Then the Whisper Put on Flesh:New Testment Ethics in an African Context

Then the Whisper Put on Flesh:New Testment Ethics in an African Context
Devastating circumstances still enslave most African Americans in American society today, especially in urban environments. They struggle with economic devastation, family disintegration, black-on-black crime, unemployment, political and social injustice, as well as the structural racism that fuels all of these. In the midst of this horrible din, there is a whisper from the Lord, a faith statement upon which there can be established an ethic of transformation for an oppressed African American Christian community. The whispers of faith, hope, and ethical direction that flow out of the New Testament materials have always taken their fleshly shape in light of the context in which African Americans have found themselves. Blount studies selected New Testament texts and evaluates them in light of their first-century contexts, primarily from a socio-linguistic perspective, and then reads them through the eyes of the contemporary African American Christian. This study analyzes the differences between the first century context, which prompted the biblical writers to reflect ethically upon their faith statements as they did, and the present reality of African Americans in the United States, which motivates their Christian leaders to reflect upon these same statements in such radically different ways. An example of a twentieth-century ethical situation is Martin Luther King, Jr.'s campaign of civil disobedience which appeared to be in direct contradiction to the ethical prescriptions in Romans 113 and 1 Peter 2:13-17, which mandate unqualified Christian obedience of government. Blount urges African American Christians to continually reevaluate the ethical principles established for first-century biblical communities in light of the novel circumstances that prevail today. In so doing, African Americans will be giving flesh to the inspirational whisper of the New Testament.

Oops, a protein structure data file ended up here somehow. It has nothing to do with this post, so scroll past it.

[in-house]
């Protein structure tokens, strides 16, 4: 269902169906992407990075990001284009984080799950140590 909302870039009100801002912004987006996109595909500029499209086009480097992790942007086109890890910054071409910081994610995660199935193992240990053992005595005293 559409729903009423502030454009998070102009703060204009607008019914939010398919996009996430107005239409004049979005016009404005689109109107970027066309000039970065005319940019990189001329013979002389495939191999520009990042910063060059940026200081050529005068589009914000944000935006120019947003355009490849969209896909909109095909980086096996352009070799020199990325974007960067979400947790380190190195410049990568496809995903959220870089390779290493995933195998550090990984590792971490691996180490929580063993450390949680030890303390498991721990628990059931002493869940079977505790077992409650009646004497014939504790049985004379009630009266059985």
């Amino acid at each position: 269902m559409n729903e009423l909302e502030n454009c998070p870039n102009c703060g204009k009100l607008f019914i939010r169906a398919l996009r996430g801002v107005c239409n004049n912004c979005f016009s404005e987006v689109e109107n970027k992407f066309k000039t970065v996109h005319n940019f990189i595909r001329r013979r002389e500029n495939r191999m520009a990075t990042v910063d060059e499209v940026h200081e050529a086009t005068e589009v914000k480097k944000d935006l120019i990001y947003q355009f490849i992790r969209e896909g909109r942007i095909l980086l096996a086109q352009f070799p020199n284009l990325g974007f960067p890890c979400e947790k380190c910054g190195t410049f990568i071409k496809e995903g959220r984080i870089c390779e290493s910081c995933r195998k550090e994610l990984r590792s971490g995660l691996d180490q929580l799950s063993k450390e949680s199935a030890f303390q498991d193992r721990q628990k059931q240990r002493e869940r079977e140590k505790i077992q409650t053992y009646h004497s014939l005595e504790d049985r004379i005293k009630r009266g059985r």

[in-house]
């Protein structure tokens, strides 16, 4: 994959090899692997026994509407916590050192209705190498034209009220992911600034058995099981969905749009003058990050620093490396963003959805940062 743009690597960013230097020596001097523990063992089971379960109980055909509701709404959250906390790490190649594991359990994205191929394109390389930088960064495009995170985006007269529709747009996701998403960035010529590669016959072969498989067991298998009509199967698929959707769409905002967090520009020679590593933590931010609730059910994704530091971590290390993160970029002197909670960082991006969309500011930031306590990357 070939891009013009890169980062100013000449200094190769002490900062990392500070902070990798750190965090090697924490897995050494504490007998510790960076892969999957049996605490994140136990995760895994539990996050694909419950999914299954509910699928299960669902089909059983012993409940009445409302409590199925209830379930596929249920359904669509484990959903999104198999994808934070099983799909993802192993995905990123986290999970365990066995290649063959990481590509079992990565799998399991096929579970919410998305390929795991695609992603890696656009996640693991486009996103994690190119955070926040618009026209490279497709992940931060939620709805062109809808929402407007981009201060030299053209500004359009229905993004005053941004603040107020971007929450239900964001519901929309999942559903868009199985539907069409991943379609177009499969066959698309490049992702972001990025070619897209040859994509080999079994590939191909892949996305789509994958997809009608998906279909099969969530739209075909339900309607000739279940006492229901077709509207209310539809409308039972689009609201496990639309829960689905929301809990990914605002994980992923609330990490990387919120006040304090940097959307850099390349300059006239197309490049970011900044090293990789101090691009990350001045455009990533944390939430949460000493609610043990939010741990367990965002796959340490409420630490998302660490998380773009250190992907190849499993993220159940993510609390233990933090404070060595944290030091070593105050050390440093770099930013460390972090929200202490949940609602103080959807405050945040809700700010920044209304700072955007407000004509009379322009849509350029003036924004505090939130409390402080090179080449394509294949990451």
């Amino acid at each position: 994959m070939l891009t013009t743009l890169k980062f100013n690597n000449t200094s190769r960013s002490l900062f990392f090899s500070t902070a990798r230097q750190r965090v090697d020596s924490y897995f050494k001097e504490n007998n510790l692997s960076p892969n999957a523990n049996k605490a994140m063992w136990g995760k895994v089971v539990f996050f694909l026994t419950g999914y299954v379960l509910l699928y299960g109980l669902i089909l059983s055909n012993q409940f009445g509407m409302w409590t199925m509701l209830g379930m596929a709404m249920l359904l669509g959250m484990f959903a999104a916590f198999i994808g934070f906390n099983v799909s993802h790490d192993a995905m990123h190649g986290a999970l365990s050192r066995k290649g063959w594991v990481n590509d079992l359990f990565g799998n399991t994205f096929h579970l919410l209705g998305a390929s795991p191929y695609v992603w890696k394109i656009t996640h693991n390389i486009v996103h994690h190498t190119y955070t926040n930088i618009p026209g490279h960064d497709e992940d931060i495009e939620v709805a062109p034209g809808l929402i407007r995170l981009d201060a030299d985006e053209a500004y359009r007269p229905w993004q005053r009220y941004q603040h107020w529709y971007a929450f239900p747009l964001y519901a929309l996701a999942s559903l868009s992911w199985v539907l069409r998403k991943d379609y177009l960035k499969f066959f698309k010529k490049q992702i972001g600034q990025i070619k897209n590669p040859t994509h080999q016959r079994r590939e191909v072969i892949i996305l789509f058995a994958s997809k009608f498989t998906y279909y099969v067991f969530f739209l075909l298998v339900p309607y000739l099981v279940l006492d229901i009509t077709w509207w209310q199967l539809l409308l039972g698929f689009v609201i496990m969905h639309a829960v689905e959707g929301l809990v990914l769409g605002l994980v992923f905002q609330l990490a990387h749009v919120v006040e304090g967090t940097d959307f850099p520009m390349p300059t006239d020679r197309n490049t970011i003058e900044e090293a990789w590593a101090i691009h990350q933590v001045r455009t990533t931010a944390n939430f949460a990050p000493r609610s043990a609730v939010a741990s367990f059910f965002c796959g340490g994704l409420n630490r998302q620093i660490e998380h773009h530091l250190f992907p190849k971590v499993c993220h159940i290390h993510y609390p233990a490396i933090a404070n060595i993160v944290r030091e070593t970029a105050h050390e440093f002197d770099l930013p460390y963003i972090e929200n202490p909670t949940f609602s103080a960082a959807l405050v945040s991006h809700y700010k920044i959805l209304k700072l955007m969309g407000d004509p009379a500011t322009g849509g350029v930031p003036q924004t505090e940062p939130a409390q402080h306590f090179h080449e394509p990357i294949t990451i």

Publication Date: 
November 20, 2001